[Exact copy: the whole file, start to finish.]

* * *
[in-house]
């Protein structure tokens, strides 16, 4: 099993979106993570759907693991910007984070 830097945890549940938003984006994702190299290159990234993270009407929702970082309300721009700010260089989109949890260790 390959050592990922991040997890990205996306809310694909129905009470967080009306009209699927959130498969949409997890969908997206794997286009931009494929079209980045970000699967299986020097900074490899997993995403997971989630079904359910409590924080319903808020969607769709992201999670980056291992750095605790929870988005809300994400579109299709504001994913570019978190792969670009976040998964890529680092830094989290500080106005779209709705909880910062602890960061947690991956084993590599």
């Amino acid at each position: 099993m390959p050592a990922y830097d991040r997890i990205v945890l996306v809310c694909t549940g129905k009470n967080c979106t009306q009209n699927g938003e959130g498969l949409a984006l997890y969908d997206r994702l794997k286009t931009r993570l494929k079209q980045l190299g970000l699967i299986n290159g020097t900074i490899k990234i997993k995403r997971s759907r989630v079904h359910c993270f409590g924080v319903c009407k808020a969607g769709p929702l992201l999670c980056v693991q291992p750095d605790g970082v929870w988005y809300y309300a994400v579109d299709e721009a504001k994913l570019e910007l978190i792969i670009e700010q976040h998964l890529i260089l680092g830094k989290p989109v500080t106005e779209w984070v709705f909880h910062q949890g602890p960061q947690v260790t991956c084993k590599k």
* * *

[in-house]
């Protein structure tokens, strides 16, 4: 099993979106993570759907693991910007984070 830097945890549940938003984006994702190299290159990234993270009407929702970082309300721009700010260089989109949890260790 390959050592990922991040997890990205996306809310694909129905009470967080009306009209699927959130498969949409997890969908997206794997286009931009494929079209980045970000699967299986020097900074490899997993995403997971989630079904359910409590924080319903808020969607769709992201999670980056291992750095605790929870988005809300994400579109299709504001994913570019978190792969670009976040998964890529680092830094989290500080106005779209709705909880910062602890960061947690991956084993590599």
């Amino acid at each position: 099993m390959p050592a990922y830097d991040r997890i990205v945890l996306v809310c694909t549940g129905k009470n967080c979106t009306q009209n699927g938003e959130g498969l949409a984006l997890y969908d997206r994702l794997k286009t931009r993570l494929k079209q980045l190299g970000l699967i299986n290159g020097t900074i490899k990234i997993k995403r997971s759907r989630v079904h359910c993270f409590g924080v319903c009407k808020a969607g769709p929702l992201l999670c980056v693991q291992p750095d605790g970082v929870w988005y809300y309300a994400v579109d299709e721009a504001k994913l570019e910007l978190i792969i670009e700010q976040h998964l890529i260089l680092g830094k989290p989109v500080t106005e779209w984070v709705f909880h910062q949890g602890p960061q947690v260790t991956c084993k590599k």